Respiratory syncytial virus (RSV)

What is Respiratory Syncytial Virus (RSV)?

What is Respiratory Syncytial Virus (RSV)?

Respiratory syncytial virus (RSV) is a highly contagious pathogen that causes symptoms such as decreased appetite, coughing, sneezing, runny nose, shortness of breath, and fever, generally appearing within four to six days of infection. In infants and young children, symptoms may include breathing problems, irritability, and decreased appetite. The most vulnerable to RSV infection are infants, young children and the elderly(1).

RSV is a virus belonging to the Pneumovirus genus, of the Paramyxoviridae family. It contains 11 proteins encoded by the unsegmented RSV genome, making it incapable of antigenically modifying itself to cause significant pandemics. Although new genotypes may emerge, older strains do not disappear, allowing old and new strains to coexist and circulate simultaneously for long periods(2).

It is divided into two subgroups, A and B, with subgroup A considered slightly more virulent than B. The distinction between the two groups is based on the reaction of the main surface proteins: the G protein, which helps the virus to adhere to the cells of airways, and the F protein, which facilitates entry into infected cells^(3). Both subgroups can circulate simultaneously, but usually one of the two predominates(4).

Most RSV infections clear up within one to two weeks without the need for treatment. However, complications such as pneumonia or bronchiolitis can arise which may require hospitalization. By age two, most children have already contracted RSV but it is possible to become reinfected several times throughout their life(5-6). In adults, symptoms are usually those of a mild respiratory illness, such as cough, runny nose, sore throat, fever, and general malaise(7).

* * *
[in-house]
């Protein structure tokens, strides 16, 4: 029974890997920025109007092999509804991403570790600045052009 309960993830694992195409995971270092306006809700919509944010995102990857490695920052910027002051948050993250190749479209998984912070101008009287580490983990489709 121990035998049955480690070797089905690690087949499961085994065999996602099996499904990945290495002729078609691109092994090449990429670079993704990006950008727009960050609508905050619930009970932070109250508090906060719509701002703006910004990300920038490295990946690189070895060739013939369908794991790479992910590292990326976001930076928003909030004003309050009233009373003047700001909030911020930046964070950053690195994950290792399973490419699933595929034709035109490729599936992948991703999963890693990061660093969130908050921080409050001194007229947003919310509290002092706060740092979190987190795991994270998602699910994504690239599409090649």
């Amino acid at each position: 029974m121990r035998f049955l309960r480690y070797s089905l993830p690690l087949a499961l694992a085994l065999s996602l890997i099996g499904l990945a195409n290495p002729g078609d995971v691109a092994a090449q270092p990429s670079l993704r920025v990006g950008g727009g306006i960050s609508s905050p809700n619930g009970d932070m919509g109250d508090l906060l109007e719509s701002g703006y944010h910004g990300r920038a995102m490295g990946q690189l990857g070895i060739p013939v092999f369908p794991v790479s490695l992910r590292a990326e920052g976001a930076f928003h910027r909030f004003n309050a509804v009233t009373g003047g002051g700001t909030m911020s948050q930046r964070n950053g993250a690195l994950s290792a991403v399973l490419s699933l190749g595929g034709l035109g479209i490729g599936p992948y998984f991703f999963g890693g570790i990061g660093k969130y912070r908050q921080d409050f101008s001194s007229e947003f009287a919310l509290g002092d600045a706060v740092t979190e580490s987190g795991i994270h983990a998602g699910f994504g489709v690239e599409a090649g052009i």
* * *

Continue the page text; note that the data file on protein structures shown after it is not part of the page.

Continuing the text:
The virus generally begins circulating in the fall and peaks during the winter months in the United States and countries with similar climates, although seasonality may vary from year to year(8).

IMPORTANT NOTE: Corvelva invites you to get in-depth information by reading all the sections and links, as well as the manufacturer's product leaflets and technical data sheets, and to speak with one or more trusted professionals before deciding to vaccinate yourself or your child. This information is for informational purposes only and is not intended as medical advice.

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